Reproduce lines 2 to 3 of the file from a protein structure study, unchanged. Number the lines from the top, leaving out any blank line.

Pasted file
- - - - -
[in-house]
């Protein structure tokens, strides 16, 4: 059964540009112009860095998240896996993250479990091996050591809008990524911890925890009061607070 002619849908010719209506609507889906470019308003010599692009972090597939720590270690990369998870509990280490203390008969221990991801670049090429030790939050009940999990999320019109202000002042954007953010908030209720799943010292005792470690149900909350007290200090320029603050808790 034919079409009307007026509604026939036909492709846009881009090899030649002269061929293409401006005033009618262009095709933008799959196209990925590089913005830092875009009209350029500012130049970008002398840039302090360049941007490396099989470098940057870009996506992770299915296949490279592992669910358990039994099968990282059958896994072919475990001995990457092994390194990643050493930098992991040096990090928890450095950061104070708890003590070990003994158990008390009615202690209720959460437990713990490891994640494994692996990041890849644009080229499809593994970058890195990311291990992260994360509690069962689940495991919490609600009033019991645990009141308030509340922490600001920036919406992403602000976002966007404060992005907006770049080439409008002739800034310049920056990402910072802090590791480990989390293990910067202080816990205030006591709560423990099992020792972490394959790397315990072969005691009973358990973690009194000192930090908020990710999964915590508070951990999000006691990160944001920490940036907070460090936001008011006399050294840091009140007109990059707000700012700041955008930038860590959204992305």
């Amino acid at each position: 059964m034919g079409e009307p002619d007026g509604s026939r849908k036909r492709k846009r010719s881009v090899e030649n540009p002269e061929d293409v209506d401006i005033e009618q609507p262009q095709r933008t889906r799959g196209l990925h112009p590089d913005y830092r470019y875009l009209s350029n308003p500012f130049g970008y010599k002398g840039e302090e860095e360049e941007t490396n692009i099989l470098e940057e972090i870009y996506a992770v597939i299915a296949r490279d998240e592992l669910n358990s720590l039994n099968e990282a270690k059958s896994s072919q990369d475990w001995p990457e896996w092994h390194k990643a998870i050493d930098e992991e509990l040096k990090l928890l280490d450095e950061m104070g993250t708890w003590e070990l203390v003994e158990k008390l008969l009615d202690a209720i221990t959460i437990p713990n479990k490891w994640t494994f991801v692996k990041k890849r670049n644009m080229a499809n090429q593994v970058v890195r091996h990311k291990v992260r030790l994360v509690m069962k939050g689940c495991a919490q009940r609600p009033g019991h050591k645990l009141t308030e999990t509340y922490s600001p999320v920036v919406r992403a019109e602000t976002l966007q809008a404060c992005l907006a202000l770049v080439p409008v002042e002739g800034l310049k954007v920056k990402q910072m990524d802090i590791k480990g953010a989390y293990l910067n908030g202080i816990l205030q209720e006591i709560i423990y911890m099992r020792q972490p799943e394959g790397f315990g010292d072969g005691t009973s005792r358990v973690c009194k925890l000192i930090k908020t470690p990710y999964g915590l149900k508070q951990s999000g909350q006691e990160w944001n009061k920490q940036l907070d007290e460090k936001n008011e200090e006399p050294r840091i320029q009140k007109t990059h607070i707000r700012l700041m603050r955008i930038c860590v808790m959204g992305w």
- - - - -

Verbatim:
């Protein structure tokens, strides 16, 4: 059964540009112009860095998240896996993250479990091996050591809008990524911890925890009061607070 002619849908010719209506609507889906470019308003010599692009972090597939720590270690990369998870509990280490203390008969221990991801670049090429030790939050009940999990999320019109202000002042954007953010908030209720799943010292005792470690149900909350007290200090320029603050808790 034919079409009307007026509604026939036909492709846009881009090899030649002269061929293409401006005033009618262009095709933008799959196209990925590089913005830092875009009209350029500012130049970008002398840039302090360049941007490396099989470098940057870009996506992770299915296949490279592992669910358990039994099968990282059958896994072919475990001995990457092994390194990643050493930098992991040096990090928890450095950061104070708890003590070990003994158990008390009615202690209720959460437990713990490891994640494994692996990041890849644009080229499809593994970058890195990311291990992260994360509690069962689940495991919490609600009033019991645990009141308030509340922490600001920036919406992403602000976002966007404060992005907006770049080439409008002739800034310049920056990402910072802090590791480990989390293990910067202080816990205030006591709560423990099992020792972490394959790397315990072969005691009973358990973690009194000192930090908020990710999964915590508070951990999000006691990160944001920490940036907070460090936001008011006399050294840091009140007109990059707000700012700041955008930038860590959204992305």
């Amino acid at each position: 059964m034919g079409e009307p002619d007026g509604s026939r849908k036909r492709k846009r010719s881009v090899e030649n540009p002269e061929d293409v209506d401006i005033e009618q609507p262009q095709r933008t889906r799959g196209l990925h112009p590089d913005y830092r470019y875009l009209s350029n308003p500012f130049g970008y010599k002398g840039e302090e860095e360049e941007t490396n692009i099989l470098e940057e972090i870009y996506a992770v597939i299915a296949r490279d998240e592992l669910n358990s720590l039994n099968e990282a270690k059958s896994s072919q990369d475990w001995p990457e896996w092994h390194k990643a998870i050493d930098e992991e509990l040096k990090l928890l280490d450095e950061m104070g993250t708890w003590e070990l203390v003994e158990k008390l008969l009615d202690a209720i221990t959460i437990p713990n479990k490891w994640t494994f991801v692996k990041k890849r670049n644009m080229a499809n090429q593994v970058v890195r091996h990311k291990v992260r030790l994360v509690m069962k939050g689940c495991a919490q009940r609600p009033g019991h050591k645990l009141t308030e999990t509340y922490s600001p999320v920036v919406r992403a019109e602000t976002l966007q809008a404060c992005l907006a202000l770049v080439p409008v002042e002739g800034l310049k954007v920056k990402q910072m990524d802090i590791k480990g953010a989390y293990l910067n908030g202080i816990l205030q209720e006591i709560i423990y911890m099992r020792q972490p799943e394959g790397f315990g010292d072969g005691t009973s005792r358990v973690c009194k925890l000192i930090k908020t470690p990710y999964g915590l149900k508070q951990s999000g909350q006691e990160w944001n009061k920490q940036l907070d007290e460090k936001n008011e200090e006399p050294r840091i320029q009140k007109t990059h607070i707000r700012l700041m603050r955008i930038c860590v808790m959204g992305w």